Older Frowning Clouds still bring sunshine
John Curtin Hotel, Carlton, VIC
Friday 23 September 2022
I’m pretty sure the first time I saw Frowning Clouds was around 2007, upstairs at the Tote supporting The Dolly Rocker Movement.
The story was that the Frowning Clouds, at the time stumbling toward the end of their high school tenure, had been banned from the Tote for drinking in contravention of a venue management edict.
Apparently they’d been given a reprieve to play that night, on the promise no such unlawful activity occurred. But judging by the pint glasses in the band members’ hands and general unruly behaviour, they’d screwed the memo up and drop kicked it out of mind and sight.
At a subsequent gig, this time at the Birmingham on Smith Street, again supporting Dolly Rocker, the Frowning Clouds had accidentally brought Dolly Rocker’s psychedelastic set to an end when they managed to spill beer on the fold back monitors on the front of the stage.
Frowning Clouds back in the day.
But that was the great thing about the Frowning Clouds, that sense of youthful exuberance that pervaded every time they appeared. None of your earnest, introspective wannabe politico-social cautious commentary here, just unbridled adolescent fun, bouncing ‘60s hooks, who-cares-just-enjoy-your-own-trip fun times.
They’d sprung out of Geelong, an idealistic antidote to the Detroit rock dirge of the 1980s local rock’n’roll community, inadvertently becoming the vanguard for a scene that would spurn King Gizzard and the Lizard Wizard, Living Eyes, The Murlocs and a slew of disposable but undeniably enjoyable garage psych bands. They had the look – mop top, paisley and mod – and they just seemed to be on their own trip.
Scroll forward to 2022 and Frowning Clouds are back, if ever they were even gone. The scene is The John Curtin Hotel in Carlton, a venue whose future had seemed shaky earlier this year until the Victorian union movement called up the spirit of Jack Mundy and defied the venue’s new owners to transform it into a shitty apartment complex for coked up negative gearing financial planners and IT professionals.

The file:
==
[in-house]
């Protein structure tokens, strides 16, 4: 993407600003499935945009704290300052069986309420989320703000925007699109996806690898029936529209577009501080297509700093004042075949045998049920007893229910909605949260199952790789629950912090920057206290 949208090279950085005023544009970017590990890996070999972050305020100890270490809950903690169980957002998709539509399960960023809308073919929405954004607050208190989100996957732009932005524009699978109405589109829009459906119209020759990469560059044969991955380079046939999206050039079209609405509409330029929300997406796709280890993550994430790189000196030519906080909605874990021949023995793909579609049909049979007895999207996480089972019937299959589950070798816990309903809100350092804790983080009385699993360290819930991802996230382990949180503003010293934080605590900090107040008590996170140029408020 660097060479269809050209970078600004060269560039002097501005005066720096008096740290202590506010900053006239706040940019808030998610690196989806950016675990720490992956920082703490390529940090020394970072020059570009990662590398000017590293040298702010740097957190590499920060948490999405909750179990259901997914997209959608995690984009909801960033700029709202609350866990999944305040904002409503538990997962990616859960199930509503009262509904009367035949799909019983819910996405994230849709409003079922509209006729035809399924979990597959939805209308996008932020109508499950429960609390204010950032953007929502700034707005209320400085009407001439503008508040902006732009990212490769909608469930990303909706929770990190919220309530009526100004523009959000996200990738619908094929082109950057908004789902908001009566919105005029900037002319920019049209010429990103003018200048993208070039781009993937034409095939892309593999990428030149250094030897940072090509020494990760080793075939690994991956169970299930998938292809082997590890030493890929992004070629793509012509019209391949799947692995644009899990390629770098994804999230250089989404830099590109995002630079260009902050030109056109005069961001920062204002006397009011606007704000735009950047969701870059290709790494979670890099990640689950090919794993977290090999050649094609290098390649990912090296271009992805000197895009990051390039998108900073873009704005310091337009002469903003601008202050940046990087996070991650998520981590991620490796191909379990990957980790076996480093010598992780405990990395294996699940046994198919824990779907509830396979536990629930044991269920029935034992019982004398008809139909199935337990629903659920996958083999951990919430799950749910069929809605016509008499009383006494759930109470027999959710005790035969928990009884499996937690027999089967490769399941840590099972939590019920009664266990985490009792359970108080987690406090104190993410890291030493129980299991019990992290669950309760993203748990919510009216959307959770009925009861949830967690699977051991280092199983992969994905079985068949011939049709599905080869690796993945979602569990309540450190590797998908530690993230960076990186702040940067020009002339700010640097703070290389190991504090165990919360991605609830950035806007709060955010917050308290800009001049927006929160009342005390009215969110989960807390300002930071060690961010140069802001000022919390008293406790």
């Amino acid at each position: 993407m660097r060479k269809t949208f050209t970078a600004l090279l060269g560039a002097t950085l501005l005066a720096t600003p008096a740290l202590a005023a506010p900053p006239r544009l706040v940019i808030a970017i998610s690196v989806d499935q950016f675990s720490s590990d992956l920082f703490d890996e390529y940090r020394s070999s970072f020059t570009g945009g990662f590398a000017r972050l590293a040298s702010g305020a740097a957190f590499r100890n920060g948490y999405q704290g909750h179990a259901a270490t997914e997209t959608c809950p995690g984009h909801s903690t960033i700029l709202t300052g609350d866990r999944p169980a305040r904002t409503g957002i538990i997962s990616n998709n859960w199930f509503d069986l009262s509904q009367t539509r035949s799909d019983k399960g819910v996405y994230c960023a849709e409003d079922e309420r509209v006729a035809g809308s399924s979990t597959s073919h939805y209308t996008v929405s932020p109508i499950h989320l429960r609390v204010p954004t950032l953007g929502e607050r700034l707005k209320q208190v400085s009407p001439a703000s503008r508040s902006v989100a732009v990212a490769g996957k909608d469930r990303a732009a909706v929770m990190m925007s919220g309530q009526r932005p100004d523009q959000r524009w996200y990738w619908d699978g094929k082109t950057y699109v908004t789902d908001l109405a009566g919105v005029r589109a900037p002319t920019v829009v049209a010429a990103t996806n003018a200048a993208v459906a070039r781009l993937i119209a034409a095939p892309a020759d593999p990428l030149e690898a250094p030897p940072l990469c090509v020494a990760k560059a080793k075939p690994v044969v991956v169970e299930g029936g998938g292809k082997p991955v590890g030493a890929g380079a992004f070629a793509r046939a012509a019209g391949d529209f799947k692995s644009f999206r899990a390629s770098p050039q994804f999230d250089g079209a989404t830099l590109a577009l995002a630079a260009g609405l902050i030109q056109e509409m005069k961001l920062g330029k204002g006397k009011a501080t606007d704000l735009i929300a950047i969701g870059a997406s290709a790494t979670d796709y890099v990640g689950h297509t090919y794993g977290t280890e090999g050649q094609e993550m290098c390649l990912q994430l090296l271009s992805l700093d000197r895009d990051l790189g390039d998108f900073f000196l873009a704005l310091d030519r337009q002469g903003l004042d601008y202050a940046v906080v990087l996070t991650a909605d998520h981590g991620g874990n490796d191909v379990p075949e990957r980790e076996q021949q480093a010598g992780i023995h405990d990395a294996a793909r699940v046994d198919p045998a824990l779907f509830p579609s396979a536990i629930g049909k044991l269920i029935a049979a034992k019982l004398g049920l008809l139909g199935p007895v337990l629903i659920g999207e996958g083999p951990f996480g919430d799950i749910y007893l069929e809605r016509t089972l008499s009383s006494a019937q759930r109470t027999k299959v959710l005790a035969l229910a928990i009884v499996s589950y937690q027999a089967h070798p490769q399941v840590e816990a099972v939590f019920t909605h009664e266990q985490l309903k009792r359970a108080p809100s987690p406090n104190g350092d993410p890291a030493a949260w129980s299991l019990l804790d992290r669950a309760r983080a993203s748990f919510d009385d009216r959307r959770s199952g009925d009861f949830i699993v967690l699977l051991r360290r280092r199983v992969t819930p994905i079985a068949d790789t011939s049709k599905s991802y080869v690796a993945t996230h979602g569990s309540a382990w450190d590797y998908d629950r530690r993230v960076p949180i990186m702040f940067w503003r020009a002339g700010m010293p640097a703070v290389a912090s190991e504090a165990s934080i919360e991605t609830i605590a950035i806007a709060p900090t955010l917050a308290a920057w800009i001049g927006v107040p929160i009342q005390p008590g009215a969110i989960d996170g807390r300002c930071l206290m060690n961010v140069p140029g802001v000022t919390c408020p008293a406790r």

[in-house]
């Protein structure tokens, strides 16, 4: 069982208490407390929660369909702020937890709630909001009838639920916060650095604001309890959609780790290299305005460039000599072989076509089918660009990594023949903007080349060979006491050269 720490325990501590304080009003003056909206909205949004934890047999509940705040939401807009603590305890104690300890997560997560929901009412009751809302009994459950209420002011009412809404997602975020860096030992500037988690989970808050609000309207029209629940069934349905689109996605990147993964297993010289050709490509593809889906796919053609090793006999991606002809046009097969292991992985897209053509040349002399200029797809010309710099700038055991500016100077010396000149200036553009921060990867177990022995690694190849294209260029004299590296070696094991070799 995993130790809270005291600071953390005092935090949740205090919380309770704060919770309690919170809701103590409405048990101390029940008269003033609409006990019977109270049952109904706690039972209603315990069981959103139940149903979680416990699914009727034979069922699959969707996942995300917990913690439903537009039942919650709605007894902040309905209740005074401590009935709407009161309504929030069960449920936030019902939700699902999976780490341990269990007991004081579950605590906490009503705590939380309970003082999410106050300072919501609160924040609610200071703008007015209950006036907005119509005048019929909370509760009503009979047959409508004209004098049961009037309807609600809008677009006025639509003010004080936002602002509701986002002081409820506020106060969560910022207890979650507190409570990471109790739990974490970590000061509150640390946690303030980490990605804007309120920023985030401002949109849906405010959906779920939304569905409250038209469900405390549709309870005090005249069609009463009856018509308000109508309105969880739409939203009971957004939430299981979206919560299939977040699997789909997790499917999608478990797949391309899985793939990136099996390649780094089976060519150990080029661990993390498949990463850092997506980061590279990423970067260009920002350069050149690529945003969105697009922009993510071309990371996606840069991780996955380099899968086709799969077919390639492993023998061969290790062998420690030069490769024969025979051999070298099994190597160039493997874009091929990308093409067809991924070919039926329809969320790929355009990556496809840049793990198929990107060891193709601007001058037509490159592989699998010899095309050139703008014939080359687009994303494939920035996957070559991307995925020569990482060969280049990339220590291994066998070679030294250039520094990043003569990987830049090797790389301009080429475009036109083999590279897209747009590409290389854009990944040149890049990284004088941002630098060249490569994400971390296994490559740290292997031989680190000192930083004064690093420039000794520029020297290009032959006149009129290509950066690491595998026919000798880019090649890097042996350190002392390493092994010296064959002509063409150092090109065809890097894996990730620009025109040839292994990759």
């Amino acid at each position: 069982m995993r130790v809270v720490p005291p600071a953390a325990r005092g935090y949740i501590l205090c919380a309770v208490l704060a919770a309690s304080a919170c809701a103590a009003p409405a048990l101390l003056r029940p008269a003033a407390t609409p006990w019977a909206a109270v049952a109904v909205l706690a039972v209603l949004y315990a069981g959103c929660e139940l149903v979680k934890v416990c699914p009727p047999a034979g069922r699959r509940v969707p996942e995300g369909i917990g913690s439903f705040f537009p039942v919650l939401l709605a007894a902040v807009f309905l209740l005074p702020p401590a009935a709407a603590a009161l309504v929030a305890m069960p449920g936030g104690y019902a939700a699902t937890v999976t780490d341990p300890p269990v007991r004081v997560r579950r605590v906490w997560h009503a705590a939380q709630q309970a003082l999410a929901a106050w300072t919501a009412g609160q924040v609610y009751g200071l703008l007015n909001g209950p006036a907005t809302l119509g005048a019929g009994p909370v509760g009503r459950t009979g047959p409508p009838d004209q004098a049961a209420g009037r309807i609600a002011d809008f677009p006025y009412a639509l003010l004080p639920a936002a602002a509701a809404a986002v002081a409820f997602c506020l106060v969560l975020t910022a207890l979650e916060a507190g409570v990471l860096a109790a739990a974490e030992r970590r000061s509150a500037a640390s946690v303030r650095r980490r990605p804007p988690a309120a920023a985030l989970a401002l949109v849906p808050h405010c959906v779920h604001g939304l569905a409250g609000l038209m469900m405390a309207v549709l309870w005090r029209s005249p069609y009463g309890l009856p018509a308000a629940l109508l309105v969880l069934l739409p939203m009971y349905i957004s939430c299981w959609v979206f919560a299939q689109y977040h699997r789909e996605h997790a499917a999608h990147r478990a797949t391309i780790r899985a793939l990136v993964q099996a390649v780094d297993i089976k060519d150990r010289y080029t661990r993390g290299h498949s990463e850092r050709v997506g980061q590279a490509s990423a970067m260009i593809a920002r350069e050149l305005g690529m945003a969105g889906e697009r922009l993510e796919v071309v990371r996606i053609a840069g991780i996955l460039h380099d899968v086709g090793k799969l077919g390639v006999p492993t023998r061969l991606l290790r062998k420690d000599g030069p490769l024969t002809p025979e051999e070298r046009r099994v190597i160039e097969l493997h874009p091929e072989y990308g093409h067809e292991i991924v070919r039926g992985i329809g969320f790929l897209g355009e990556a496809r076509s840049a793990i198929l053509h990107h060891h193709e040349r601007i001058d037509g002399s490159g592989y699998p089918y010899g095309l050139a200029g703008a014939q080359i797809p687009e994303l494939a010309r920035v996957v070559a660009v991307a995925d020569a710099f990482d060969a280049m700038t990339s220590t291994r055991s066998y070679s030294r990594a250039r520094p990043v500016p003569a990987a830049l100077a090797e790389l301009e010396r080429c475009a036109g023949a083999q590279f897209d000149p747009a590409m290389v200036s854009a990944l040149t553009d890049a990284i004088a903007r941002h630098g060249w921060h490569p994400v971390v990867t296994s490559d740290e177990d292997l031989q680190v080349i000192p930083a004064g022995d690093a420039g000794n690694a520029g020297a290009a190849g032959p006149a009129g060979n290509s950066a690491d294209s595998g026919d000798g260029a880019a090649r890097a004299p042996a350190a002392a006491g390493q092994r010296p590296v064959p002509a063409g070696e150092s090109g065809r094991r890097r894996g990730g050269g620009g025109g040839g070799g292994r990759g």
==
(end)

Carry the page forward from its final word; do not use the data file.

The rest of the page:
The Curtin has plenty of aesthetic charm and rich political history but there’s always something discombobulating about the place. Some years back, we took a wrong turn on the ground floor and ended up walking through the kitchen to the surprise of the staff. The stairs leading up to the band room leave you in the middle of the room, as if you’d arrived courtesy of some ‘60s sci-fi teleportation gizmo. Do I turn left or right and where is the bar again? Oh, that’s the stage, sorry.
I’d missed the first band, Yep!, but arrive in time to see Mug, a three-piece outfit whose set ranges from ethereal Royal Chord/Beach House-ish soundscapes to electronic post-punk excursions, a bit early ‘80s without the foppish attitude and haircuts. It’s minimal and captivating and the last track packs a serious pop punch.
And then The Frowning Clouds. They’re recognisable but a bit more mature.Zak seems half-way respectable, Daff on a bushranger beard trip, Nick is the same but older, just like Ben and Jake. Feel good riffs scooped up from the Sunset Strip, glistening harmonies, that hip-shaking rhythm that sums up everything good about the ‘60s and ignores all the contemporary pious bleating of baby boomers who claim to have changed the world.
It was an era when the discourse of relationships was simplistic to the point of subjective obfuscation. Emotional existence is a binary concept, navigated via three chord pop songs and Rickenbacker passion. I love you, you don’t love me, I’m sad, it’s all not fair, I have to move on. But I can’t.
The mood in the room feels good, very good. There’s a decent slab of material from “Whereabouts”, the Clouds’ second and arguably best album, plus some tracks coughed up on the recent “Gospel Sounds of the Church of Scientology”.
How can you not get your groove thing going to a track like “All Angles”? Or marvel in the Bo Diddley/Yardbirds love of “Propellers”? And the witty word anagram “Shoe Suede Blues” is a Trojan Horse for a slick and charismatically sleazy psych-blues pop track that seduces you into a world full to the brim with innocence and idealism. It’s all as fresh as the day it was created. This is where music should take you.
There’s no encore, unfortunately, but you should always leave your audience wanting more. How could you not have a shit-eating grin on your face? Long live The Frowning Clouds.